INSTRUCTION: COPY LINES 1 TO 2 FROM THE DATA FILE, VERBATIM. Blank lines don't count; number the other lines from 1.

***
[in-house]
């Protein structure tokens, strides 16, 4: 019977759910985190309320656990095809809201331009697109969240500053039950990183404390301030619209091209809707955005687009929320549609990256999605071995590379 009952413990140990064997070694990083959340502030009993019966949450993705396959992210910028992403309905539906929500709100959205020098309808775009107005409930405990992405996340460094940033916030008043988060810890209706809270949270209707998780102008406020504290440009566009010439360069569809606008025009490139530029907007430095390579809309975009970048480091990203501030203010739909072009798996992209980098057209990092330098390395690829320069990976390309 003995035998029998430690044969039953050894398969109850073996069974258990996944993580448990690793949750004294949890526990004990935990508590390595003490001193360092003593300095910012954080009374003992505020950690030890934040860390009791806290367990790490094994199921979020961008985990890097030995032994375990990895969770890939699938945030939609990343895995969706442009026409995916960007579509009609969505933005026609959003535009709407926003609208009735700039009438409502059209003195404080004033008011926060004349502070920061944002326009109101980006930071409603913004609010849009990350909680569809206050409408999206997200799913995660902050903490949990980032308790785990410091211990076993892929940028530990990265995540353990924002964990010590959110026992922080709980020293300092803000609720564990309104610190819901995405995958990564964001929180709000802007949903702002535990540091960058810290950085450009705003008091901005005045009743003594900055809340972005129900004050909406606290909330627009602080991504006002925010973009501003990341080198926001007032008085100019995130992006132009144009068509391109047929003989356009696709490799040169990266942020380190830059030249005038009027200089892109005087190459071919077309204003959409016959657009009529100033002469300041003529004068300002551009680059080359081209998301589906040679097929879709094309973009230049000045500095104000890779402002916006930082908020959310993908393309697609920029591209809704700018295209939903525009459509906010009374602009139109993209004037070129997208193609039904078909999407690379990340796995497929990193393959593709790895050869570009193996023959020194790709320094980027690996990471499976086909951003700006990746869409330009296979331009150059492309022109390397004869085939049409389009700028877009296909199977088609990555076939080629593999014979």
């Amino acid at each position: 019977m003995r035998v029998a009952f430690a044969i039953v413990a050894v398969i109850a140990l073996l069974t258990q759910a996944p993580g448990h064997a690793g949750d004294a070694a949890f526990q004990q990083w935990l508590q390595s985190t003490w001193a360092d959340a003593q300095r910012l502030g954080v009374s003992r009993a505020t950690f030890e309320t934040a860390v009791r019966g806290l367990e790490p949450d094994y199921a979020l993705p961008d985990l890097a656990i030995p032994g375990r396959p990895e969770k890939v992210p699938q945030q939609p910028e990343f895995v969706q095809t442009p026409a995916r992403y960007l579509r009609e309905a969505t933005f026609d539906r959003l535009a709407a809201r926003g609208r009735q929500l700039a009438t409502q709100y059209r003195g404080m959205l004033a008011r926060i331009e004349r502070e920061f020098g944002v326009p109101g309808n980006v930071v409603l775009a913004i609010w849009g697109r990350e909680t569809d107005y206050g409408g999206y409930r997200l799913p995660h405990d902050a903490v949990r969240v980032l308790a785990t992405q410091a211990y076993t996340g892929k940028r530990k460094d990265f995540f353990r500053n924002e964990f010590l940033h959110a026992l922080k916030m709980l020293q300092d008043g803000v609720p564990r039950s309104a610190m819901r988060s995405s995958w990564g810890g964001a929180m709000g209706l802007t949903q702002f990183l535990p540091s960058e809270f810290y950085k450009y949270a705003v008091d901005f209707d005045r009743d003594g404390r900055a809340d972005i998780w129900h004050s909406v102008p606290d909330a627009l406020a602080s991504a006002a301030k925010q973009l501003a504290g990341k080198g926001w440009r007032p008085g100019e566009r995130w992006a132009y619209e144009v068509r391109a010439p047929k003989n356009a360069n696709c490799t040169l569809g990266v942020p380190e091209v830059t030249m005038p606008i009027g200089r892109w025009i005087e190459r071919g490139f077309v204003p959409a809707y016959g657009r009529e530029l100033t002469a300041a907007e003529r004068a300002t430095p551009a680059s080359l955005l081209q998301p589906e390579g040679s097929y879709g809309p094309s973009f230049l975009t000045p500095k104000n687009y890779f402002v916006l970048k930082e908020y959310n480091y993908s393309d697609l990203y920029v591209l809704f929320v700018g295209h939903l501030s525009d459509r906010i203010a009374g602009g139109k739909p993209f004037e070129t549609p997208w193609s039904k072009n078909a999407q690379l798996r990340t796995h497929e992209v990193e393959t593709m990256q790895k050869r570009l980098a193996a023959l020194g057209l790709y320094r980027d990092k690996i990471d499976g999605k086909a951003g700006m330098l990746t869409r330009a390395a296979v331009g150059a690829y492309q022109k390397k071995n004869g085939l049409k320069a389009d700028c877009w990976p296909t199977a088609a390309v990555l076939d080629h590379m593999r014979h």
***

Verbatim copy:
[in-house]
């Protein structure tokens, strides 16, 4: 019977759910985190309320656990095809809201331009697109969240500053039950990183404390301030619209091209809707955005687009929320549609990256999605071995590379 009952413990140990064997070694990083959340502030009993019966949450993705396959992210910028992403309905539906929500709100959205020098309808775009107005409930405990992405996340460094940033916030008043988060810890209706809270949270209707998780102008406020504290440009566009010439360069569809606008025009490139530029907007430095390579809309975009970048480091990203501030203010739909072009798996992209980098057209990092330098390395690829320069990976390309 003995035998029998430690044969039953050894398969109850073996069974258990996944993580448990690793949750004294949890526990004990935990508590390595003490001193360092003593300095910012954080009374003992505020950690030890934040860390009791806290367990790490094994199921979020961008985990890097030995032994375990990895969770890939699938945030939609990343895995969706442009026409995916960007579509009609969505933005026609959003535009709407926003609208009735700039009438409502059209003195404080004033008011926060004349502070920061944002326009109101980006930071409603913004609010849009990350909680569809206050409408999206997200799913995660902050903490949990980032308790785990410091211990076993892929940028530990990265995540353990924002964990010590959110026992922080709980020293300092803000609720564990309104610190819901995405995958990564964001929180709000802007949903702002535990540091960058810290950085450009705003008091901005005045009743003594900055809340972005129900004050909406606290909330627009602080991504006002925010973009501003990341080198926001007032008085100019995130992006132009144009068509391109047929003989356009696709490799040169990266942020380190830059030249005038009027200089892109005087190459071919077309204003959409016959657009009529100033002469300041003529004068300002551009680059080359081209998301589906040679097929879709094309973009230049000045500095104000890779402002916006930082908020959310993908393309697609920029591209809704700018295209939903525009459509906010009374602009139109993209004037070129997208193609039904078909999407690379990340796995497929990193393959593709790895050869570009193996023959020194790709320094980027690996990471499976086909951003700006990746869409330009296979331009150059492309022109390397004869085939049409389009700028877009296909199977088609990555076939080629593999014979």